Poet Samuel Taylor Coleridge’s Casket Rediscovered in Former Wine Cellar

A funeral rime for one who considered

spirits, drugs and zombies in his life

and whose remains in a lead coffin

journeyed from chapel to church wine cellar.

Toast a blood-red wine to his life.



Read more: smithsonianmag.com/smart-news/poet-samuel-taylor-coleridges-casket-rediscovered-former-wine-cellar-180968811/


Picture: The Great Falls


The Passaic River is


on its journey to the sea by

Little Falls


Great Falls

in Paterson, New Jersey

that inspire poets,

lovers and photographers.

My screen shows

a couple on the bridge

we all pause

a moment –


I allow the water

to move them

ever so slightly,

then take the picture.



One Whose Name Was Writ in Water

Here lies all that was once mortal.

An empty page of a short life.

He who wondered “Can death be sleep,

when life is but a dream?” now

knows more than we want to know.


John Keats’ tombstone in Rome

John Keats’ birthday was on Halloween. This poem was inspired by his tombstone. While caring for his brother who was dying of tuberculosis, John contracted the disease himself. He died in Rome early in 1821, at the age of 25. He had wanted his gravestone to carry this one beautiful line: “Here lies One Whose Name was writ in Water,” but his two closest friends added a message as a way to attack some of the poet’s critics. This has always stuck me as so very wrong. They added: “This Grave contains all that was mortal, of a YOUNG ENGLISH POET, who on his Death Bed, in the Bitterness of his heart, at the Malicious Power of his enemies, desired these words to be Engraven on his Tomb Stone.”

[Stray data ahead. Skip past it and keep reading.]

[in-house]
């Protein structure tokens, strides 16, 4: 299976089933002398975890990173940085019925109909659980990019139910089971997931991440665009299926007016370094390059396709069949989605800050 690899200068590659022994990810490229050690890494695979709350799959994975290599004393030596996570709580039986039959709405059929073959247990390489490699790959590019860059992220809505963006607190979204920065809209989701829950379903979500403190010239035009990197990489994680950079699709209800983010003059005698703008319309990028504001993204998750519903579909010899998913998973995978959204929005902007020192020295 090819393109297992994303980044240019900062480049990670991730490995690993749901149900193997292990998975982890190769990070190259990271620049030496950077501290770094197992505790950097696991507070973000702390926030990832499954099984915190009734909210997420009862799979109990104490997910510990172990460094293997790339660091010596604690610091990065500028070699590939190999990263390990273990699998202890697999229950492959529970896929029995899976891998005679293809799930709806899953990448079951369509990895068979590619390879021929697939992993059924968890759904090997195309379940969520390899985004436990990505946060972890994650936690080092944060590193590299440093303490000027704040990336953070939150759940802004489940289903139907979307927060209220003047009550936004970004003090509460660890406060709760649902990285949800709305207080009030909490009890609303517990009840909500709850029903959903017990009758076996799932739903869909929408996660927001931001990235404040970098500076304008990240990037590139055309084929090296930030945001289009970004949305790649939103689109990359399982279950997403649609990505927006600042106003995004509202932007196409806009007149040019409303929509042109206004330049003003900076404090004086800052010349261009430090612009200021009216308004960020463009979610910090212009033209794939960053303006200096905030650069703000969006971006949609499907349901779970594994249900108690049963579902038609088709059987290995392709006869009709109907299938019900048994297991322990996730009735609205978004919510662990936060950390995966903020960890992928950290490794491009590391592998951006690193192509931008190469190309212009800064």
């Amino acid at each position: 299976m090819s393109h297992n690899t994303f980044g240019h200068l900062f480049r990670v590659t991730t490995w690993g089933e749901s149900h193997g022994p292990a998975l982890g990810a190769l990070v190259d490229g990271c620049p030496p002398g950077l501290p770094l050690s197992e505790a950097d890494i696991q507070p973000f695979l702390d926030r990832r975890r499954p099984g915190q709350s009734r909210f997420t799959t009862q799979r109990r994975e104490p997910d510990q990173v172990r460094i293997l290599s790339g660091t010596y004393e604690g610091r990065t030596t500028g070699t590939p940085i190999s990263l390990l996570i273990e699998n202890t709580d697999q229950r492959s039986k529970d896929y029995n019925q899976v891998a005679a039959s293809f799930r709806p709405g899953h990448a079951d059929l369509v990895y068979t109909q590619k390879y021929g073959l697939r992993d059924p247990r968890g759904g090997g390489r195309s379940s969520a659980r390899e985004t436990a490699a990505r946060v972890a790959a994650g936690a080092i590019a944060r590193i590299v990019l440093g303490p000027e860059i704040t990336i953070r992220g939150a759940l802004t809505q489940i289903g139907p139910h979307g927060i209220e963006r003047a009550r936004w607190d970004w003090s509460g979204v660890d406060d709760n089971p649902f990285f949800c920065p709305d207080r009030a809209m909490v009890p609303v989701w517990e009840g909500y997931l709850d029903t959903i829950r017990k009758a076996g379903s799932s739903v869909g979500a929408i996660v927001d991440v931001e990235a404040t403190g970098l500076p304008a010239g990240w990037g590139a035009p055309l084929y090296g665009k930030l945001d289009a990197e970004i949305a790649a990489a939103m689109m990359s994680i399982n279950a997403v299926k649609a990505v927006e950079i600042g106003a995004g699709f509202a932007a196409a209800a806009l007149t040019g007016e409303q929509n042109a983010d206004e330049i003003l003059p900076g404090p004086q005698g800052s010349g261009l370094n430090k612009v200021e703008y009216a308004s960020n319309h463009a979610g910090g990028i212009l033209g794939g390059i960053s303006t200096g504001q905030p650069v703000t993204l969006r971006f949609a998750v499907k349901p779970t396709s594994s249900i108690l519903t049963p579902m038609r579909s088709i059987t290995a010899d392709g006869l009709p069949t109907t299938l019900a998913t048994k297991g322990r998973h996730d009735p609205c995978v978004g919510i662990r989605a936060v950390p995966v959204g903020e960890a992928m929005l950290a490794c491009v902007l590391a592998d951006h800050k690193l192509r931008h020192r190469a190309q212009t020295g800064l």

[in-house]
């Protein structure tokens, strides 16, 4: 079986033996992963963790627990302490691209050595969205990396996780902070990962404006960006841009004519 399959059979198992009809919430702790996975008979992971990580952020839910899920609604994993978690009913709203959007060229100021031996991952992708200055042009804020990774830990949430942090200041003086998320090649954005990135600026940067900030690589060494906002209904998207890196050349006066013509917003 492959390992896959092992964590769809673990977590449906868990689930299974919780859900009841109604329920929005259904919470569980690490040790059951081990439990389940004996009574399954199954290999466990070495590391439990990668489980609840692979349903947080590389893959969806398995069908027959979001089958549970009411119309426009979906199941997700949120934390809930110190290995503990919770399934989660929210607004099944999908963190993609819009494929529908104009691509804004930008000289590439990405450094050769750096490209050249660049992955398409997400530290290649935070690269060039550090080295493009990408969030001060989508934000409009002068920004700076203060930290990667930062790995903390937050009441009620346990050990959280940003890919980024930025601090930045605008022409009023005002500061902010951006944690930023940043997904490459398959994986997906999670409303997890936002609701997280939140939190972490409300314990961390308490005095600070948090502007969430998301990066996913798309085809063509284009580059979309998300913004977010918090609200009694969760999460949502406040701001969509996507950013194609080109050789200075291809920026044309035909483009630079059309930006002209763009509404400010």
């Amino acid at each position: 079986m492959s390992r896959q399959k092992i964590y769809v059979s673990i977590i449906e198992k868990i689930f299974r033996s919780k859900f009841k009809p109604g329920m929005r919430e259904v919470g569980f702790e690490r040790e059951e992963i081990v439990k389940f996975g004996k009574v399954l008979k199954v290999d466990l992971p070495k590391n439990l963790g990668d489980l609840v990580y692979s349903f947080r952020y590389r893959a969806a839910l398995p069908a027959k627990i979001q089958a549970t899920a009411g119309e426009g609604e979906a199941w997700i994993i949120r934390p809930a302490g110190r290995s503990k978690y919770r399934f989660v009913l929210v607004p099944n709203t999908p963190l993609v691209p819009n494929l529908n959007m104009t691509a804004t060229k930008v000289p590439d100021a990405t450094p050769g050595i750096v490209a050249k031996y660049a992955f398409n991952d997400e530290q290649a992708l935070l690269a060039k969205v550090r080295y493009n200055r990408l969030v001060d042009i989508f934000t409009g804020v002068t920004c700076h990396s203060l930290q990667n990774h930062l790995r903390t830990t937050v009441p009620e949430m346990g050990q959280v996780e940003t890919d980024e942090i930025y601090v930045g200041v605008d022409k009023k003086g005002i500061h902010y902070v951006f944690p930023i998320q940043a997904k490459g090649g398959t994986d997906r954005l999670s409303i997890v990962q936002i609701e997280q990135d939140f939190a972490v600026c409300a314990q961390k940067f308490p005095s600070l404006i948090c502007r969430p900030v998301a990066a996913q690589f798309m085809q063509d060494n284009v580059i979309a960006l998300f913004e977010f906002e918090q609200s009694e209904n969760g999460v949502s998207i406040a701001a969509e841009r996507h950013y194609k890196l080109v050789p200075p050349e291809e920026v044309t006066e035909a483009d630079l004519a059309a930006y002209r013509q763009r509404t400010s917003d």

On Death

Can death be sleep, when life is but a dream,
And scenes of bliss pass as a phantom by?
The transient pleasures as a vision seem,
And yet we think the greatest pain’s to die.

How strange it is that man on earth should roam,
And lead a life of woe, but not forsake
His rugged path; nor dare he view alone
His future doom which is but to awake.

John Keats

At the Beach with Sylvia Plath

Photo of Sylvia Plath from Gordon Ames Lameyer Papers probably from the Summer of 1953.

Sylvia Plath during a beach holiday in 1953, three years before she met Ted Hughes, and 10 years before her death. (photo from the Gordon Ames Lameyer Papers)

Even some who never read your poetry,

know about your suicide, troubled marriage, depression,

and life in the bell jar vacuum.

This cold day, I see you young,

a happy, blonde dream on a beach.


Known and Unknown



A young boy seeing visions around him –

God in the window, angels in trees –

writing them into poems and painting them.

In life, pictor ignotus, considered likely insane,

knowing that imagination is human existence itself.


William Blake "Christ in the Sepulchre, Guarded by Angels"

William Blake “Christ in the Sepulchre, Guarded by Angels”